Blog by: Sougat
One is a colossus in domestic cricket, having rescued his side from total humiliation many times with both bat and ball; yet, he hasn’t had the fortune to find and hold down a place in the national side.
The other is a proven performer in international cricket, having brought the side back from the dead on many occasions, survived a potential life-threatening illness and recurring back spasms to return to a game that has given him much fame and adulation.
Both are a remarkable set of young men who have been the mainstays of the middle order in their respective arenas and are also athletic fielders.
Yet the question remains before the selectors: Dole out a reward for consistency or resurrect a career blighted by injury?
For Yuvraj Singh, it will be an open-armed welcome back to the national fold if he is picked on the strength of his recent performances for India A and India Blue (in the on-going N K P Salve Challenger Trophy). With his return, the shaky middle-order will receive the kind of stability it has been missing of late.
The likes of Shikhar Dhawan, Rohit Sharma and Virat Kohli have done their bit at the top very well so far, but once they fall early, it puts pressure on the batsmen to follow. Dinesh Karthik has blown hot and cold at times, and it has been left to MS Dhoni to pick up the slack on a few occasions when the top order has collapsed like a pack of cards.
In such scenarios, it is the Punjab dasher whose cool head in crisis situations and explosive hitting down the order has been missed sorely. He may struggle against spin initially, but he always backs his abilities and gets his eye in before unleashing the booming drives, the stylish flicks and, of course, the huge hits.
His achievements with the bat and ball are well-documented; however, his super-charged fielding is what drew in his initial legion of fans. Kohli and Raina may have done well in this aspect in recent times, but it was Yuvraj, in tandem with the discarded Mohammad Kaif, who brought the zing back in what used to be a grey area for the national squad.
On the strength of his recent performances and his previous record alone, Yuvraj has a powerful case for recall.
But Abhishek Nayar is an equally strong contender. Tall and broad-shouldered, the Mumbai lad has, time and again, played his heart out for his team. Be it with the bat that seldom stays silent, or with the ball, which he coerces into posing the toughest of queries to rival batsmen, Nayar has been the central edifice around which the 40-time Ranji winners have secured their biggest triumphs.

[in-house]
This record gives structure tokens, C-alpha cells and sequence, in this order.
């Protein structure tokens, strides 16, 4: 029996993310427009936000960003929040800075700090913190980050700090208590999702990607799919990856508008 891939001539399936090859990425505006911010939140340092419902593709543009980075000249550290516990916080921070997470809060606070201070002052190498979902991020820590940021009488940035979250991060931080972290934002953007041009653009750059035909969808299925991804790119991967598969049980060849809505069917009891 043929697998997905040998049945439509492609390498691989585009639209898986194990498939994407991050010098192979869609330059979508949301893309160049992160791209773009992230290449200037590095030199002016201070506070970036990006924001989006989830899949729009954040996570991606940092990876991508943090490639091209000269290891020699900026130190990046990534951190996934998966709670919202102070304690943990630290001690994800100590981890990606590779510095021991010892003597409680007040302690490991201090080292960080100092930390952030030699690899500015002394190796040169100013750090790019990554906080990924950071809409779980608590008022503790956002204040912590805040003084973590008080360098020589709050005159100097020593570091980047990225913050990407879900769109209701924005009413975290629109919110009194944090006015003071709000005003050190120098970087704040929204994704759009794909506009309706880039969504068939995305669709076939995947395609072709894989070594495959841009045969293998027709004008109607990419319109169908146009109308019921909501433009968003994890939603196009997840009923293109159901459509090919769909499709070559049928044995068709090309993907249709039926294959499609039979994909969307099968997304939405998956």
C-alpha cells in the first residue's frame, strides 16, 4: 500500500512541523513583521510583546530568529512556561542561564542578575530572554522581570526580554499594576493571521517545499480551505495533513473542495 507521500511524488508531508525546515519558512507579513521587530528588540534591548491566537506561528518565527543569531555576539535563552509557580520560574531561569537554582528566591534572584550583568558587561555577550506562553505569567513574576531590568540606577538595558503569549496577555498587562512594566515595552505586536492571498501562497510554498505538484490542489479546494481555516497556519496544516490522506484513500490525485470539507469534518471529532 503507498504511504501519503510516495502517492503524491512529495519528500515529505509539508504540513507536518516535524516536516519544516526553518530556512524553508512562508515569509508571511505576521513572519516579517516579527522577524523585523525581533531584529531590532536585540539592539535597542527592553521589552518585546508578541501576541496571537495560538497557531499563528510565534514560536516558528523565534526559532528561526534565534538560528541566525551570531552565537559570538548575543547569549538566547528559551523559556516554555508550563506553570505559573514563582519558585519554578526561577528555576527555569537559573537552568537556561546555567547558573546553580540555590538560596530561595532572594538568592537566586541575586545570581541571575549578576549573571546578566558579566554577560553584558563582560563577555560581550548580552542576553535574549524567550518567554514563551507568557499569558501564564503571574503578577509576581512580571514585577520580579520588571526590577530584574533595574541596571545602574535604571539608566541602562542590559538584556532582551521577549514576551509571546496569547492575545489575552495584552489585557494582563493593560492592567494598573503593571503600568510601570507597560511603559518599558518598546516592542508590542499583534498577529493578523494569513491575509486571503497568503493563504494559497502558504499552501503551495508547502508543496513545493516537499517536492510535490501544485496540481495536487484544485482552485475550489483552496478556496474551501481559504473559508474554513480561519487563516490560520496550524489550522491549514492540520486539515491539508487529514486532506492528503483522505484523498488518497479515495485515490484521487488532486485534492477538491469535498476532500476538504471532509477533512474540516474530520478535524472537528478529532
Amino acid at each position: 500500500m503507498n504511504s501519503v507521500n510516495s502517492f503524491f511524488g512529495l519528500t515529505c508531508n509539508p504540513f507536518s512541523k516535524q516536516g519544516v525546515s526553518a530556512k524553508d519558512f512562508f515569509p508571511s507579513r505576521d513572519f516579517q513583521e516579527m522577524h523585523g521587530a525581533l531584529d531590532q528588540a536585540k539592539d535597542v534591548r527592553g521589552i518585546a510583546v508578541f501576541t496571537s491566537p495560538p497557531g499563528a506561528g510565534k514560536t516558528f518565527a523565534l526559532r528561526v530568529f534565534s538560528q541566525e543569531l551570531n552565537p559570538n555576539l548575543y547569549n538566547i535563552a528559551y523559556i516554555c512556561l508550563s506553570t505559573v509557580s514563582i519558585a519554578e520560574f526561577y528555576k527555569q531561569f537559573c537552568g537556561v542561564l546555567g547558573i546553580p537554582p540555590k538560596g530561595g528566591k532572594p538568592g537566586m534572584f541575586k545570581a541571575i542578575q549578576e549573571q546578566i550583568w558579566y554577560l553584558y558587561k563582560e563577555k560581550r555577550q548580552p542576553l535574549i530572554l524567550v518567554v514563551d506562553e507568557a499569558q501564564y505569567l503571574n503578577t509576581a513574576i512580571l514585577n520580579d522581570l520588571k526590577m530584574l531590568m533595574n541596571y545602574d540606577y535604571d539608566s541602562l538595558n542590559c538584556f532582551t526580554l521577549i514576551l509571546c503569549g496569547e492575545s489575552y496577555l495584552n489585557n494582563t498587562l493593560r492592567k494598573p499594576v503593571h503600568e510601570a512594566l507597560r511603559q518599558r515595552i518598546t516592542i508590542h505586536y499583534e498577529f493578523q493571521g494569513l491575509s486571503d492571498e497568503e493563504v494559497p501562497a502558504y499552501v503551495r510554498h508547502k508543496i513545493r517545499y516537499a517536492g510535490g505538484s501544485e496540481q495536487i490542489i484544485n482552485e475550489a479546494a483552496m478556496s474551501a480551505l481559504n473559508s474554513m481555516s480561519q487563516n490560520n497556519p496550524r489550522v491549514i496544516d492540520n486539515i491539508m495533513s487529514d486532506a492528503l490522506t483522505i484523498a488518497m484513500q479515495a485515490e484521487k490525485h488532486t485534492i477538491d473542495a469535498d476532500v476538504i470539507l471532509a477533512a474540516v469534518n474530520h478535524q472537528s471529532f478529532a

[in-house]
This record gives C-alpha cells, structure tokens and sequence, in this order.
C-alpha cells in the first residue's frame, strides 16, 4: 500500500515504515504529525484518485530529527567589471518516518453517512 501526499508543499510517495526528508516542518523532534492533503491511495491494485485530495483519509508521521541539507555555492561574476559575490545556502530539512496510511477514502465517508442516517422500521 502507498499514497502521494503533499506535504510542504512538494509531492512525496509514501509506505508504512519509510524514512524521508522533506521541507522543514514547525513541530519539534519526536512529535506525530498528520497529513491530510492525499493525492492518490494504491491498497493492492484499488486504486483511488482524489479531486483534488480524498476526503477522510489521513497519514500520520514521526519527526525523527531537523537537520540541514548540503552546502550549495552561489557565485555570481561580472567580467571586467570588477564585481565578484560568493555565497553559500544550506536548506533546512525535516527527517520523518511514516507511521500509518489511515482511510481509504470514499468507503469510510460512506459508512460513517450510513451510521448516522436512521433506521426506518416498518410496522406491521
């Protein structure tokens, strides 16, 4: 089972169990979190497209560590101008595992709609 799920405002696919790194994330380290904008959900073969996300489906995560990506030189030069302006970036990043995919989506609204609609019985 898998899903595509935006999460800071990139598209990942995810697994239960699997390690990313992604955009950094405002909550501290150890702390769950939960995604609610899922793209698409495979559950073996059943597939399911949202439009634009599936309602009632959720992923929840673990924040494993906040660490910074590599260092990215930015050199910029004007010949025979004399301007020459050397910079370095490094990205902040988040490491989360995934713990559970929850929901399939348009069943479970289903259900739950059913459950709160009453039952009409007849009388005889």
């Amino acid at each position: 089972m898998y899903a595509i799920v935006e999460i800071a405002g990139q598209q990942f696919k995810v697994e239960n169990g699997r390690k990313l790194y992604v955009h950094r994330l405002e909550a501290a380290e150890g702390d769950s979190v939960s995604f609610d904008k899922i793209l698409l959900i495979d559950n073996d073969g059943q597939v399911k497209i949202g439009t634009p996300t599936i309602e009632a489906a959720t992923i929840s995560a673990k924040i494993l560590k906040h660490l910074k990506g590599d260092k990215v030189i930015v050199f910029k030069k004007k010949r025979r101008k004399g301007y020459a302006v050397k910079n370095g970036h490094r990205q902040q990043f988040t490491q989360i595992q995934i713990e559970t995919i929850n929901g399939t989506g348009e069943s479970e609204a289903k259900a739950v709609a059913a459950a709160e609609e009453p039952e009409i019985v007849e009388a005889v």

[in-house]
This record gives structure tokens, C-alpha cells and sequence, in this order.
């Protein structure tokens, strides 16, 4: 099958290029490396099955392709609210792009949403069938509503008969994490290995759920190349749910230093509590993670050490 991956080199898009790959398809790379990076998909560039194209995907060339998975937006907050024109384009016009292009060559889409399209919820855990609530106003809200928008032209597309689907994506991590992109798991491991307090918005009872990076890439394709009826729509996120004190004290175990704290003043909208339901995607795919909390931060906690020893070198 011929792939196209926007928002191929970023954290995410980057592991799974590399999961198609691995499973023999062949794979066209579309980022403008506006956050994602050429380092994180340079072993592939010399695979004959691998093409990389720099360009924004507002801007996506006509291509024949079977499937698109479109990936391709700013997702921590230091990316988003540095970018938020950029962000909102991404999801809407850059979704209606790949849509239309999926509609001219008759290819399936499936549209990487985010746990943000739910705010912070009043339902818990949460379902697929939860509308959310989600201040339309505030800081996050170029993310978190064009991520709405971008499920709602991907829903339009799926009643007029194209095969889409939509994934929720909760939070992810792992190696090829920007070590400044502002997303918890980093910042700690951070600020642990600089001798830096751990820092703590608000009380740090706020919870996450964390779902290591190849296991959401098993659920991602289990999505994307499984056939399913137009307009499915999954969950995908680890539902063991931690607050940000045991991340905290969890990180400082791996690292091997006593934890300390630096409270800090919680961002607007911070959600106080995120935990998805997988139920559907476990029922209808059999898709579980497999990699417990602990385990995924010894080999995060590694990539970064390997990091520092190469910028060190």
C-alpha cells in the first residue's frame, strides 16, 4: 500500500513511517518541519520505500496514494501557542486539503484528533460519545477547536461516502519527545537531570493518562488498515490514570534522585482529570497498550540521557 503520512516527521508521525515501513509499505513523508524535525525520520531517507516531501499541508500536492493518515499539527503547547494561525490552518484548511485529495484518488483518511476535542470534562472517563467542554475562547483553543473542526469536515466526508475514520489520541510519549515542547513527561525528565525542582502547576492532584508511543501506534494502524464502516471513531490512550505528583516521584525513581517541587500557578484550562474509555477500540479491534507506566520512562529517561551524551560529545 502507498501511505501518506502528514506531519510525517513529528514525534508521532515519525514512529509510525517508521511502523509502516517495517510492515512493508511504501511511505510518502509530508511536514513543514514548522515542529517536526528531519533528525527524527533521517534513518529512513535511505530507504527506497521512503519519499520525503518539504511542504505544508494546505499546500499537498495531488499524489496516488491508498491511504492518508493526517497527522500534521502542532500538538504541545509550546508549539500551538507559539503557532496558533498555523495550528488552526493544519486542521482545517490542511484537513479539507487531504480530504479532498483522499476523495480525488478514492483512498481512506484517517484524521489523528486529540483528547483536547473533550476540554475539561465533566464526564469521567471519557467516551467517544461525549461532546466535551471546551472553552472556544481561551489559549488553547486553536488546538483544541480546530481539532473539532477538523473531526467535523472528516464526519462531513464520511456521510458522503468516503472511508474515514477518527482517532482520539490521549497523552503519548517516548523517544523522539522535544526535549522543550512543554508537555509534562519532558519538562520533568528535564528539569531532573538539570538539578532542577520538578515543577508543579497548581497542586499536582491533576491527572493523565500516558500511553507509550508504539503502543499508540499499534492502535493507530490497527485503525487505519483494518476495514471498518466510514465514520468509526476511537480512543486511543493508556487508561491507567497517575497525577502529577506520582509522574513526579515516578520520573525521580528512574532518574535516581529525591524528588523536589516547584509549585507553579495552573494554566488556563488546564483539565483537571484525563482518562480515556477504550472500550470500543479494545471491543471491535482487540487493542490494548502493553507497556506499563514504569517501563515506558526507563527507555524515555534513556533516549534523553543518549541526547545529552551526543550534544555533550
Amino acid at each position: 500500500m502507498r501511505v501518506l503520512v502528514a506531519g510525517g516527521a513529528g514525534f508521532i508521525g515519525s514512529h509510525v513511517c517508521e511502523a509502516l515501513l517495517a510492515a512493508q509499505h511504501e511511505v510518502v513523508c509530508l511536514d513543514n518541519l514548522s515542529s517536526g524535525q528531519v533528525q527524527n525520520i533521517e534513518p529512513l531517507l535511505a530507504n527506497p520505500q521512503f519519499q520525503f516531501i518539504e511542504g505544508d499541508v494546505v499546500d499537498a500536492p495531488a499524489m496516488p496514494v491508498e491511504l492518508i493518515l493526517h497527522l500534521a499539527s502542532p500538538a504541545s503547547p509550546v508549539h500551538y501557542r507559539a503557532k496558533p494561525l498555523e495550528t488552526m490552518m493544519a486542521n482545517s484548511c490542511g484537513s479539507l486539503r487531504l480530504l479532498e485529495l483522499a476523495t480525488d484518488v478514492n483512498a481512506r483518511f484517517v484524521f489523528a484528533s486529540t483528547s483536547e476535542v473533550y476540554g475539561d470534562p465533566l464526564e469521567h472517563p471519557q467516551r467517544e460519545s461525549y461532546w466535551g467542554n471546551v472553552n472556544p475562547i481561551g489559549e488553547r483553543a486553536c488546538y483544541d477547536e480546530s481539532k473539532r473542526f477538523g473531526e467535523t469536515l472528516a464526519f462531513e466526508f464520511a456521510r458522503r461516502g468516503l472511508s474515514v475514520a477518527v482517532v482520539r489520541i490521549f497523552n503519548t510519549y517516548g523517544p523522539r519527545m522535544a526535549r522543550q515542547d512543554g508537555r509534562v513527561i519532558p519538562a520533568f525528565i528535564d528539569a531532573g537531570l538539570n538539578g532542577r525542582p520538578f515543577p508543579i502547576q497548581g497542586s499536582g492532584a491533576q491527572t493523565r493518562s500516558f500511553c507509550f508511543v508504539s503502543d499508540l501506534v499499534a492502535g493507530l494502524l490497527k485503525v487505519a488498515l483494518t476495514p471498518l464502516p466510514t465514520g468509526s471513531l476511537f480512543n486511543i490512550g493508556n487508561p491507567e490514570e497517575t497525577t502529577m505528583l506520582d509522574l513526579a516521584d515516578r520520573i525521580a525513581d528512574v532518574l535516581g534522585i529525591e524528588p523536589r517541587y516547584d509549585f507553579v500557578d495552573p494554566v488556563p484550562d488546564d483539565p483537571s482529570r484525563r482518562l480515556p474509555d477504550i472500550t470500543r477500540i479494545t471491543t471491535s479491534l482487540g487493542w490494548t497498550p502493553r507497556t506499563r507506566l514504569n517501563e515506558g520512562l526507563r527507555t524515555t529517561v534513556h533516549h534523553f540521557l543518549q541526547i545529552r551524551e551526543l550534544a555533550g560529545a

In the on-going Challenger Trophy, Nayar did the star turn with the bat in both games for his team India Blue – 91 in the first game against Delhi, followed by a quick-fire 75 in today’s outing against India Red, ought to have been enough proof for the likes of Sandeep Patil & co. to pencil him in for the ODI side.
Further displays of his amazing talent came in the recently concluded series against New Zealand A, where he made a century and a half-century in consecutive four-day games for his team, earning creditable draws in both. His bowling wasn’t quite up to the mark, though – perhaps it is this area that has been keeping him out of national reckoning despite a fairly productive domestic career.
Does Nayar have a stronger case for an ODI recall than Yuvraj?
If recent performances are taken into account, the Mumbai all-rounder has definitely got the edge over the 2011 World Cup hero; Yuvraj has played lesser games than Nayar and is still battling a back problem.
However, the veteran of limited-overs cricket in the international arena has been around for over a decade, so both his recent exploits as well as a solid all-round record nudges him ahead of Abhishek.
My verdict? I’d prefer Yuvraj for both limited-overs formats, and both for ODIs. As long as Nayar recovers his bowling form, he can prove to be more than a handful for opposition teams, and will give Dhoni an additional option instead of relying on part-timers.
For now, though, the selectors have to make Sophie’s choice. Till then, it’s a wait-and-watch policy for me.